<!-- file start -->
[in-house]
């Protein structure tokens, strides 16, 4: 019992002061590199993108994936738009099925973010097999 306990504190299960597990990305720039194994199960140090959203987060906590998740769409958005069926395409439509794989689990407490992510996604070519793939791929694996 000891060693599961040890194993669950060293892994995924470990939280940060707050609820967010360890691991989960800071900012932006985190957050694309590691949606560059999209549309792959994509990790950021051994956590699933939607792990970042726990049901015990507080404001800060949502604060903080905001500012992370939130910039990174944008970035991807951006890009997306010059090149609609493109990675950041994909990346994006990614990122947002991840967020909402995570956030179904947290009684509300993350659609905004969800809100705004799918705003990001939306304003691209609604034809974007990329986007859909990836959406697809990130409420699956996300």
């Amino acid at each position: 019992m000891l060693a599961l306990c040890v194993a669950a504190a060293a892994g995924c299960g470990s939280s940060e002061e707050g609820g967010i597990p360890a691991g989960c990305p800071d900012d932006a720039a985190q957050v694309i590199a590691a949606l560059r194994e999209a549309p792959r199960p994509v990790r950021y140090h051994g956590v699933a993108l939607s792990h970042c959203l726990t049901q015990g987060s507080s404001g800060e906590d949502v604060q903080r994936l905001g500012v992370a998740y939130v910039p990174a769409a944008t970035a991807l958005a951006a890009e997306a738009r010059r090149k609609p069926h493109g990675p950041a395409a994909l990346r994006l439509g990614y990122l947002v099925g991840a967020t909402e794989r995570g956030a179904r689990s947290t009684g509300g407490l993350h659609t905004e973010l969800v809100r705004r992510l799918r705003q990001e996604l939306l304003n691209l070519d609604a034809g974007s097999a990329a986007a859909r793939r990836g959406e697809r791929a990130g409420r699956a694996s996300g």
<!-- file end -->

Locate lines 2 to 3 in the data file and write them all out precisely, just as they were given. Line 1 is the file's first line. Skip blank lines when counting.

């Protein structure tokens, strides 16, 4: 019992002061590199993108994936738009099925973010097999 306990504190299960597990990305720039194994199960140090959203987060906590998740769409958005069926395409439509794989689990407490992510996604070519793939791929694996 000891060693599961040890194993669950060293892994995924470990939280940060707050609820967010360890691991989960800071900012932006985190957050694309590691949606560059999209549309792959994509990790950021051994956590699933939607792990970042726990049901015990507080404001800060949502604060903080905001500012992370939130910039990174944008970035991807951006890009997306010059090149609609493109990675950041994909990346994006990614990122947002991840967020909402995570956030179904947290009684509300993350659609905004969800809100705004799918705003990001939306304003691209609604034809974007990329986007859909990836959406697809990130409420699956996300």
């Amino acid at each position: 019992m000891l060693a599961l306990c040890v194993a669950a504190a060293a892994g995924c299960g470990s939280s940060e002061e707050g609820g967010i597990p360890a691991g989960c990305p800071d900012d932006a720039a985190q957050v694309i590199a590691a949606l560059r194994e999209a549309p792959r199960p994509v990790r950021y140090h051994g956590v699933a993108l939607s792990h970042c959203l726990t049901q015990g987060s507080s404001g800060e906590d949502v604060q903080r994936l905001g500012v992370a998740y939130v910039p990174a769409a944008t970035a991807l958005a951006a890009e997306a738009r010059r090149k609609p069926h493109g990675p950041a395409a994909l990346r994006l439509g990614y990122l947002v099925g991840a967020t909402e794989r995570g956030a179904r689990s947290t009684g509300g407490l993350h659609t905004e973010l969800v809100r705004r992510l799918r705003q990001e996604l939306l304003n691209l070519d609604a034809g974007s097999a990329a986007a859909r793939r990836g959406e697809r791929a990130g409420r699956a694996s996300g």